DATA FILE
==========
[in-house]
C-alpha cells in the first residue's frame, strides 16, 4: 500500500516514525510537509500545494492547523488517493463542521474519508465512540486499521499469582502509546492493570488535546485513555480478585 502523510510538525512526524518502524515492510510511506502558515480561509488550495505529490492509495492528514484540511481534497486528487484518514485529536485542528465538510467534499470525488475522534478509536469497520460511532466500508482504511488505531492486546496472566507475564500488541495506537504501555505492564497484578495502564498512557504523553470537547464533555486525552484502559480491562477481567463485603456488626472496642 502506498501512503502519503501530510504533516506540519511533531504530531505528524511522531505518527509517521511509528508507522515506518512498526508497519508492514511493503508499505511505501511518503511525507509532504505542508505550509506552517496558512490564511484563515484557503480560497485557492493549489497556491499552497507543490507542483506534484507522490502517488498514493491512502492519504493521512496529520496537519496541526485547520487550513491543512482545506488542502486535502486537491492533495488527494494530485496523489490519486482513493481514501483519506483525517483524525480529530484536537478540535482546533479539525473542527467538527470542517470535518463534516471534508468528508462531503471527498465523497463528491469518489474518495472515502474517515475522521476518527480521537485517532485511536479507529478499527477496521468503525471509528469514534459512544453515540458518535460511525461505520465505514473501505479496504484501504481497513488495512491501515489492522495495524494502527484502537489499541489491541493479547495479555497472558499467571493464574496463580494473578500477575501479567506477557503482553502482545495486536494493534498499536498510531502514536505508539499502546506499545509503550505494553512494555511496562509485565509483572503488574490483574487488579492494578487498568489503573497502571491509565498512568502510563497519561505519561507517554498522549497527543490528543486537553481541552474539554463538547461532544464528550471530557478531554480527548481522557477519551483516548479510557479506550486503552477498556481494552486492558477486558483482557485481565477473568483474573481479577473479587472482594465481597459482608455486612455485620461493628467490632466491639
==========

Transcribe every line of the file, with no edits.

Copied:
[in-house]
C-alpha cells in the first residue's frame, strides 16, 4: 500500500516514525510537509500545494492547523488517493463542521474519508465512540486499521499469582502509546492493570488535546485513555480478585 502523510510538525512526524518502524515492510510511506502558515480561509488550495505529490492509495492528514484540511481534497486528487484518514485529536485542528465538510467534499470525488475522534478509536469497520460511532466500508482504511488505531492486546496472566507475564500488541495506537504501555505492564497484578495502564498512557504523553470537547464533555486525552484502559480491562477481567463485603456488626472496642 502506498501512503502519503501530510504533516506540519511533531504530531505528524511522531505518527509517521511509528508507522515506518512498526508497519508492514511493503508499505511505501511518503511525507509532504505542508505550509506552517496558512490564511484563515484557503480560497485557492493549489497556491499552497507543490507542483506534484507522490502517488498514493491512502492519504493521512496529520496537519496541526485547520487550513491543512482545506488542502486535502486537491492533495488527494494530485496523489490519486482513493481514501483519506483525517483524525480529530484536537478540535482546533479539525473542527467538527470542517470535518463534516471534508468528508462531503471527498465523497463528491469518489474518495472515502474517515475522521476518527480521537485517532485511536479507529478499527477496521468503525471509528469514534459512544453515540458518535460511525461505520465505514473501505479496504484501504481497513488495512491501515489492522495495524494502527484502537489499541489491541493479547495479555497472558499467571493464574496463580494473578500477575501479567506477557503482553502482545495486536494493534498499536498510531502514536505508539499502546506499545509503550505494553512494555511496562509485565509483572503488574490483574487488579492494578487498568489503573497502571491509565498512568502510563497519561505519561507517554498522549497527543490528543486537553481541552474539554463538547461532544464528550471530557478531554480527548481522557477519551483516548479510557479506550486503552477498556481494552486492558477486558483482557485481565477473568483474573481479577473479587472482594465481597459482608455486612455485620461493628467490632466491639